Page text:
It is possible to buy a Yeti with an automatic gearbox, but it’s an elusive beast and available only on the 1.2 and 1.4-litre petrols and the 138bhp 2.0 TDI 4WD version.

The entry-level E model gets air-con, electric front windows and a CD player, but go for the S and you'll add alloy wheels, front foglights and electric rear windows. SE models bring dual-zone climate control, parking sensors and a CD changer, while the SE Plus gets touch-screen sat-nav and Bluetooth on top of that. Elegance editions come with leather upholstery, rain-sensing wipers and xenon headlamps.

Trade view

The 1.2-litre petrol model will suit most people, but there’s a surprising number of 2.0-litre diesels on the used market

Matt Sanger
What Car?'s Used Car Editor

The petrol-powered models aren’t as efficient as you might imagine, with the 2WD 1.2 TSI averaging 44.1mpg and the 1.4 TSI at 41.5mpg. The diesels are in another class, however, with the frugal 1.6-litre doing an average of 61.4mpg and the 2.0-litre 52.3mpg. It’s a different story again with the 4WD versions; the 1.8 TSI delivers 35.3mpg, and the 2.0-litre diesel between 46.3mpg-47.9mpg, so you’ll pay heavily for off-road ability.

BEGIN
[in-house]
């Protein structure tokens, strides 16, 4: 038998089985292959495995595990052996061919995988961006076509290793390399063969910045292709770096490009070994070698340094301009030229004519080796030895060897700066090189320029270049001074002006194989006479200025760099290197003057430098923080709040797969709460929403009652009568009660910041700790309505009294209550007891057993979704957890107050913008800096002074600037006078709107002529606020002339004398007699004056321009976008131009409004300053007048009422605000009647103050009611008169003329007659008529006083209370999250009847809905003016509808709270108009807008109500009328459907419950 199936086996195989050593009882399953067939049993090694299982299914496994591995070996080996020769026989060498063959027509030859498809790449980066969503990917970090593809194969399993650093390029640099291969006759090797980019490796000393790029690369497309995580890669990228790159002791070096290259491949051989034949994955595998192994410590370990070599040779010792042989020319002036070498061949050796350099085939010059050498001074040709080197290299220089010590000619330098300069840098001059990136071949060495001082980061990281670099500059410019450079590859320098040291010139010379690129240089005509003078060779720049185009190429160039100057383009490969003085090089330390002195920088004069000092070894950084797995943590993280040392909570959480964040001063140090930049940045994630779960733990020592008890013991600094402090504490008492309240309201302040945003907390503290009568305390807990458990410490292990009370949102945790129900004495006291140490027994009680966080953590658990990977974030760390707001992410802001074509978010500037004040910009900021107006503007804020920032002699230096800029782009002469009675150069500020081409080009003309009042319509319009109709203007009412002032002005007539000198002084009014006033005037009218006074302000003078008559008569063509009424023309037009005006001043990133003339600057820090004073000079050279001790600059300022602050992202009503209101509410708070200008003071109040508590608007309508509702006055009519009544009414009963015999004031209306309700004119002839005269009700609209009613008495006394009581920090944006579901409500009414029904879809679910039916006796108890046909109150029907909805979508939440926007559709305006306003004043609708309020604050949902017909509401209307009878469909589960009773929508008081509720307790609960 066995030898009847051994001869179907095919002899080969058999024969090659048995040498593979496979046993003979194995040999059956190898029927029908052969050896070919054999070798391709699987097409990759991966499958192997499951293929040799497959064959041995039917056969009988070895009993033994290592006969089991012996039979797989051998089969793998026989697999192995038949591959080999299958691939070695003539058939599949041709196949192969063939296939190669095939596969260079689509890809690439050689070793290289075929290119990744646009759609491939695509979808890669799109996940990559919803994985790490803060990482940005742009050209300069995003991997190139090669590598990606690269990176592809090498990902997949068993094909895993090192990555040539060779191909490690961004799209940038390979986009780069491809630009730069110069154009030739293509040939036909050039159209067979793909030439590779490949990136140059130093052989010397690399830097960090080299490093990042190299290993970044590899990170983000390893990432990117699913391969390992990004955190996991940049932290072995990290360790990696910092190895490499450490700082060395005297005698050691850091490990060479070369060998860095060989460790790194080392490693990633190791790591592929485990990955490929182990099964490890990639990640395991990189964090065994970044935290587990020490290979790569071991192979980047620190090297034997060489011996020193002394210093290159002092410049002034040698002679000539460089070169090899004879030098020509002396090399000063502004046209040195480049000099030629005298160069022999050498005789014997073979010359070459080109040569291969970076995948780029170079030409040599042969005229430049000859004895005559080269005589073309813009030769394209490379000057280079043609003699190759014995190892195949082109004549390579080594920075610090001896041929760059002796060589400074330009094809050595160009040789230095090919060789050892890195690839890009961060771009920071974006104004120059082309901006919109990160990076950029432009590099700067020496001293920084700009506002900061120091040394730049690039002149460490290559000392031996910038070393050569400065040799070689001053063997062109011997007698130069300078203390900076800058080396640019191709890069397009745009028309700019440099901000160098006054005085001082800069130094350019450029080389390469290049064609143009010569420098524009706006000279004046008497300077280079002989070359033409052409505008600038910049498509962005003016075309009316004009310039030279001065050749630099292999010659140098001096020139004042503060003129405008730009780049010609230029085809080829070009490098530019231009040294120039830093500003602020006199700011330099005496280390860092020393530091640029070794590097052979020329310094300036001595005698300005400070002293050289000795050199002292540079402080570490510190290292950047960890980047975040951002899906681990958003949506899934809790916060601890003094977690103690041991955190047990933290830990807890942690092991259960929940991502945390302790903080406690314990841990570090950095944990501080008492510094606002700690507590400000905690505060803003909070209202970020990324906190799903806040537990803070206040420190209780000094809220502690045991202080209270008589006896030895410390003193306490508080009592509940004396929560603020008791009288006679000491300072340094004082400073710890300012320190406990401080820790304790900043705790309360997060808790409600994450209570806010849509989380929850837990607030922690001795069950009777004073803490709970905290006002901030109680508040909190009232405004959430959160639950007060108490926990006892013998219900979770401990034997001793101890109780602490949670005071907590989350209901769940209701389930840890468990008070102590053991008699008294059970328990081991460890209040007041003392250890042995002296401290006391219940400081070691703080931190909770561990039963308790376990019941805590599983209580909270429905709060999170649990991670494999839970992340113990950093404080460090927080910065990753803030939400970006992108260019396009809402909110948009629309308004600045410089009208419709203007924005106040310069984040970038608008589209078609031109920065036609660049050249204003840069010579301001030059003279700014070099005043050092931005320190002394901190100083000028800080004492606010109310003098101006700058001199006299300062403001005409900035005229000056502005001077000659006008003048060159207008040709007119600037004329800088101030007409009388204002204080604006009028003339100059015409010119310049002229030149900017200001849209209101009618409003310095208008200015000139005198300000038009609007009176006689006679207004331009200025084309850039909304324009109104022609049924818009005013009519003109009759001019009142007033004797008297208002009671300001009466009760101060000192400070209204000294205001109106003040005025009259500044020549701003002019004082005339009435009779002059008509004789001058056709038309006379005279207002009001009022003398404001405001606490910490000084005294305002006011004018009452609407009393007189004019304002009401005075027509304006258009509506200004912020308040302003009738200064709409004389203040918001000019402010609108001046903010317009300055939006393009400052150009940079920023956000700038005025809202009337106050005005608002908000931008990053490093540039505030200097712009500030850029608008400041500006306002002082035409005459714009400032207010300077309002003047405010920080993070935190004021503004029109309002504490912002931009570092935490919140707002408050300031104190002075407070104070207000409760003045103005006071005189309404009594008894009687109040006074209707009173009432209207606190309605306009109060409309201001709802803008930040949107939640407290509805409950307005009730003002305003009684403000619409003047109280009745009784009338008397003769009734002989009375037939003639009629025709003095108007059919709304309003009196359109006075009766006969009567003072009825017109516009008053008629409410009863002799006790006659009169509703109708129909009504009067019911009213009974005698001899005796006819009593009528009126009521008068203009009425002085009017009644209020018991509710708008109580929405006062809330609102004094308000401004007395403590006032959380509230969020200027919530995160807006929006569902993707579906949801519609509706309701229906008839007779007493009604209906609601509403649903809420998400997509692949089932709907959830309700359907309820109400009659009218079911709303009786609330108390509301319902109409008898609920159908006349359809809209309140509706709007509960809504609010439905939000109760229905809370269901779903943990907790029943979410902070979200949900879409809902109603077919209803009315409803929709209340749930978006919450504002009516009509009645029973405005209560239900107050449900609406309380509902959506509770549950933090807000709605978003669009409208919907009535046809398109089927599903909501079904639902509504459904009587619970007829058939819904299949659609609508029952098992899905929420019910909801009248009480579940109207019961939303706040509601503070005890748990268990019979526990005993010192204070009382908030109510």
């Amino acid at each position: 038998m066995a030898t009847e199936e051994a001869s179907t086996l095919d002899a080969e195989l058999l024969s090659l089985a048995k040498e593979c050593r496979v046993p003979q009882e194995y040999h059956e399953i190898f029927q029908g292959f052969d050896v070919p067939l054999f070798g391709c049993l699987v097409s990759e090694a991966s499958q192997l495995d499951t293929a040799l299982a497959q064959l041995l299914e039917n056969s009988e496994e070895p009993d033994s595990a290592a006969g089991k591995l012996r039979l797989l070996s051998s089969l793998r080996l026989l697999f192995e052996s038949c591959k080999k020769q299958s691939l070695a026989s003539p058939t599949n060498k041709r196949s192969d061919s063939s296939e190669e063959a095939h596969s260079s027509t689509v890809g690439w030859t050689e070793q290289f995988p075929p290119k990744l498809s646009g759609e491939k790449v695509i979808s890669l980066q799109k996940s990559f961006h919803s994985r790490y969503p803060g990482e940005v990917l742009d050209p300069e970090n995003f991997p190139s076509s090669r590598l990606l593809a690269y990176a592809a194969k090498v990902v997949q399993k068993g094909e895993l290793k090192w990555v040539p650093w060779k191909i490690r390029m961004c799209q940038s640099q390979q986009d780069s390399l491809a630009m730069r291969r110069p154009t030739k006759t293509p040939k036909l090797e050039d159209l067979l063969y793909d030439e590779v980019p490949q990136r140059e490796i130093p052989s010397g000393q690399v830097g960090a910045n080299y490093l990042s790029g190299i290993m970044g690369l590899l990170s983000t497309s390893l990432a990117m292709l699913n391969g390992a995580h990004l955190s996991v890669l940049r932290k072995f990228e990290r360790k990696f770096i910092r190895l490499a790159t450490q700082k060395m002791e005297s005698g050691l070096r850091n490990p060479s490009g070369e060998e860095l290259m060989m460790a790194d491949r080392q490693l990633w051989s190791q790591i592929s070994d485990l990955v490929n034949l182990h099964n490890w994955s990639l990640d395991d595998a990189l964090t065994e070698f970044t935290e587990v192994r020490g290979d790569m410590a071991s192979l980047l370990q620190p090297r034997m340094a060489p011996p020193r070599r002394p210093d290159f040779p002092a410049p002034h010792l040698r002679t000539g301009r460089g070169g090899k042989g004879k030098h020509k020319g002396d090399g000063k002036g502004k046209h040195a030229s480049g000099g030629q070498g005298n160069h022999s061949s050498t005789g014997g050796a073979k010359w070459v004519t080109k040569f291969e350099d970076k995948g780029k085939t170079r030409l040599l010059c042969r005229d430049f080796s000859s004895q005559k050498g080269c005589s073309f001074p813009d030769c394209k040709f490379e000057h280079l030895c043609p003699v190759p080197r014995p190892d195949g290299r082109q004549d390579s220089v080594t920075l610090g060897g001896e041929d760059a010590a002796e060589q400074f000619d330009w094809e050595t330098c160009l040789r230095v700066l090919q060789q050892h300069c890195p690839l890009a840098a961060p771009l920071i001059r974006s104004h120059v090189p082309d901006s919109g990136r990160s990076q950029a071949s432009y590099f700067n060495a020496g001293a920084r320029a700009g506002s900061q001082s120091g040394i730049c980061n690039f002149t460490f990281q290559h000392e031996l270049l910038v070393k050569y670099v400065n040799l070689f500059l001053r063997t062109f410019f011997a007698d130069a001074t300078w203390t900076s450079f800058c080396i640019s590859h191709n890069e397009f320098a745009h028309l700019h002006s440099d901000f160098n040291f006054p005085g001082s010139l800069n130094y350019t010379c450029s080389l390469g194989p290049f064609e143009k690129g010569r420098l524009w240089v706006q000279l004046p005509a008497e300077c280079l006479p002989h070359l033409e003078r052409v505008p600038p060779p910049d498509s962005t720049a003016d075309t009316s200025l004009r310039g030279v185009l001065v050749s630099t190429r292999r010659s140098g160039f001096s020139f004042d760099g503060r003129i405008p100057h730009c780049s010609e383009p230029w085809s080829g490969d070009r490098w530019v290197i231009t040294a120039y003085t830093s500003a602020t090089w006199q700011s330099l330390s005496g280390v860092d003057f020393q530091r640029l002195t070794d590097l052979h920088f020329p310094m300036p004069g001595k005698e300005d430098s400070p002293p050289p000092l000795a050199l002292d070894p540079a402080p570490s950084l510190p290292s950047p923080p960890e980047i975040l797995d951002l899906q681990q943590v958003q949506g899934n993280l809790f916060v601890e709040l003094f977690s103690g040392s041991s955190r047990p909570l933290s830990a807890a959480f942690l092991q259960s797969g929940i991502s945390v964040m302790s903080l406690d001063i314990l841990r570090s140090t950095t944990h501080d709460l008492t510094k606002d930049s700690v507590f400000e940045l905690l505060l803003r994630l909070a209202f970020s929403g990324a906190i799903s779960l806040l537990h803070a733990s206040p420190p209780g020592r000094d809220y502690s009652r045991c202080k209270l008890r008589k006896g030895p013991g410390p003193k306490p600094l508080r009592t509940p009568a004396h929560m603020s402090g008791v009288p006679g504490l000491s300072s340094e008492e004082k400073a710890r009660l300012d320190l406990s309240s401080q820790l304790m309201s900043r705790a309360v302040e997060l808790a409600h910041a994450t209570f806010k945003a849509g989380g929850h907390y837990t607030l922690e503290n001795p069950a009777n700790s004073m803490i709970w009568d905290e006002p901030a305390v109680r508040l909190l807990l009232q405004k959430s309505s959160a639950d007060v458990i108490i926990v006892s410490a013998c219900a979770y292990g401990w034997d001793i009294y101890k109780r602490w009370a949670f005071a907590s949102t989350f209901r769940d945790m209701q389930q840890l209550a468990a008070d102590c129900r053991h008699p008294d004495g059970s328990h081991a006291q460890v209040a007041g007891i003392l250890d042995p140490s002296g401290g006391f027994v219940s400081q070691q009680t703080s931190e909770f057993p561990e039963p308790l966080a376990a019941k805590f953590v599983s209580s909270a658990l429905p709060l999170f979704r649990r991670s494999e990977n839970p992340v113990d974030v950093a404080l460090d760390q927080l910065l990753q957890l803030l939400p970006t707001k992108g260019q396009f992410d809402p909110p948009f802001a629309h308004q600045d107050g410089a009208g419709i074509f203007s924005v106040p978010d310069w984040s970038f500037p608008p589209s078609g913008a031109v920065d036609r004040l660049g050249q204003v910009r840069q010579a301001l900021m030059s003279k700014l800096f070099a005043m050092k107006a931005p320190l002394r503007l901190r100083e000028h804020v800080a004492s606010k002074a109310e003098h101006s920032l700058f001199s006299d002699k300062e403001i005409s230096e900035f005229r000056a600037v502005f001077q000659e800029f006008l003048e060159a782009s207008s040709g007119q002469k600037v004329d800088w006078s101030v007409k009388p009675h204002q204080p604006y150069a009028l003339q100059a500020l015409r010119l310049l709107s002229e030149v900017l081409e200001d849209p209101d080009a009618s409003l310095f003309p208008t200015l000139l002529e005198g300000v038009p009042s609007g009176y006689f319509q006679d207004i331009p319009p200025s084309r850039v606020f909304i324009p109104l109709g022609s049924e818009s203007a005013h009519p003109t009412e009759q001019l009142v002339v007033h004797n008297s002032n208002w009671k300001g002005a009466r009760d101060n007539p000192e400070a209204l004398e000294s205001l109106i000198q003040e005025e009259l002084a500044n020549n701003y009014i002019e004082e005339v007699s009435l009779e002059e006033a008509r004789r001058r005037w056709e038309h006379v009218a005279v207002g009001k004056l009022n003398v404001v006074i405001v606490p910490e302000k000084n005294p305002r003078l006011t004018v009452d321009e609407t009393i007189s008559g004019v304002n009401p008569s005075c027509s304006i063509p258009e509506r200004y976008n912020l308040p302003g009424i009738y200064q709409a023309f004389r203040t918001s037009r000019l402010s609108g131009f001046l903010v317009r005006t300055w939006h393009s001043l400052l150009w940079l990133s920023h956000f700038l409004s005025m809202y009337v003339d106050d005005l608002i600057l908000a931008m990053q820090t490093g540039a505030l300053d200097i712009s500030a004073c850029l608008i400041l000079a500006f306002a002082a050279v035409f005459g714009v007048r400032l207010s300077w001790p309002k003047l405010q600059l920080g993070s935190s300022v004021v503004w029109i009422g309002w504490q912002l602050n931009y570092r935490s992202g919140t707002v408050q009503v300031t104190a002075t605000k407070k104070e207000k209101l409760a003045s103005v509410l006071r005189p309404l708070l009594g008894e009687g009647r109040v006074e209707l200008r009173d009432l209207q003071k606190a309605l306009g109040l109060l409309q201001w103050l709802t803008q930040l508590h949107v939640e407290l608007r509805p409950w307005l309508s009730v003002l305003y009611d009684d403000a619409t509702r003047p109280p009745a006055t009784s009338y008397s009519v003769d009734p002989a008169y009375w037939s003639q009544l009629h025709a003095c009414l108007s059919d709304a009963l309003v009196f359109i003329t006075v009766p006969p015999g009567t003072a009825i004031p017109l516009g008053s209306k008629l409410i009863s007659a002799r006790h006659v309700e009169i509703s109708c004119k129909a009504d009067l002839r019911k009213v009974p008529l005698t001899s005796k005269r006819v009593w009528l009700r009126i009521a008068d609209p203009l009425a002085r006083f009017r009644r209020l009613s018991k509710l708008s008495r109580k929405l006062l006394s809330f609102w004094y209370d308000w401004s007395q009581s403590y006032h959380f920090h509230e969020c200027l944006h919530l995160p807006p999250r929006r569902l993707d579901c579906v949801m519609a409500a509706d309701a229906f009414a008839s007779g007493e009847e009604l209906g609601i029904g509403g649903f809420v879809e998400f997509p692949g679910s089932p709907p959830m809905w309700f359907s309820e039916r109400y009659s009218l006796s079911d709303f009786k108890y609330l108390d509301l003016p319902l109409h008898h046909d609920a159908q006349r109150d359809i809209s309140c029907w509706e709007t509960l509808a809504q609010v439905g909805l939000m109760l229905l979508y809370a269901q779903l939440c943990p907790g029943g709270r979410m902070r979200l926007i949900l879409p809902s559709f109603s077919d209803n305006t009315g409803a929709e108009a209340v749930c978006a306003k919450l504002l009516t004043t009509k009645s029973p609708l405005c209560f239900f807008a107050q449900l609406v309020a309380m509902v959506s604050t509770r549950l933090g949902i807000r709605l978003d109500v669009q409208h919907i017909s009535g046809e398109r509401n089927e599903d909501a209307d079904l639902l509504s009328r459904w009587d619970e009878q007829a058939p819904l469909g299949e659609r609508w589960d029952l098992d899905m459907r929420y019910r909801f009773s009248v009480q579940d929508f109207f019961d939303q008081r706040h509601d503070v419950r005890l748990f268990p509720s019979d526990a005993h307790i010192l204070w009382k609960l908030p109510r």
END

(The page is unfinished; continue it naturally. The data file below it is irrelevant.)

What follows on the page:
It’s a similar story with CO2 emissions, the smaller petrol engines producing 149g/km and 159g/km, while the 1.8-litre emits 189g/km. The 1.6-litre diesel produces just 119g/km and the 2.0-litre diesel between 140g/km and 157g/km, depending on power.

Running the Skoda should cost slightly less than its rivals. It’s cheaper to service than the Nissan Qashqai and roughly the same as the Peugeot 3008, but is noticeably cheaper to insure than both – with models ranging from group nine to 19. We also expect the Yeti to have good resale values, too.

Trade view

The Yeti hasn’t got the ground clearance of a true off-roader, so make sure you check the sills and underside of the car for damage

Matt Sanger
What Car?'s Used Car Editor

Like most Skodas, the Yeti scores highly with owners when it comes to reliability, but problems have been reported.

Both petrol and diesel engines can have high oil consumption, in some cases as much as a litre every 1000 miles. If the oil has been allowed to run low there could be engine damage. There have also been reports of turbo problems with the 1.2-litre engine and fuel-pump failure on the 2.0-litre diesel.

Some owners complain of poor quality paintwork from new, resulting in a patchy effect when viewing the car in bright conditions, and various rattles and squeaks from the cabin trim. Some owners have also mentioned random electrical faults, including an immobiliser issue that can leave the car stranded.

The 4WD Yeti provides decent traction in slippery conditions, but it doesn't have the ground clearance of a true off-roader, so check the sills and underside of the car for damage caused by over-enthusiastic owners.

Trade view

The 1.2-litre petrol model will suit most people, but there’s a surprising number of 2.0-litre diesels on the used market

Matt Sanger
What Car?'s Used Car Editor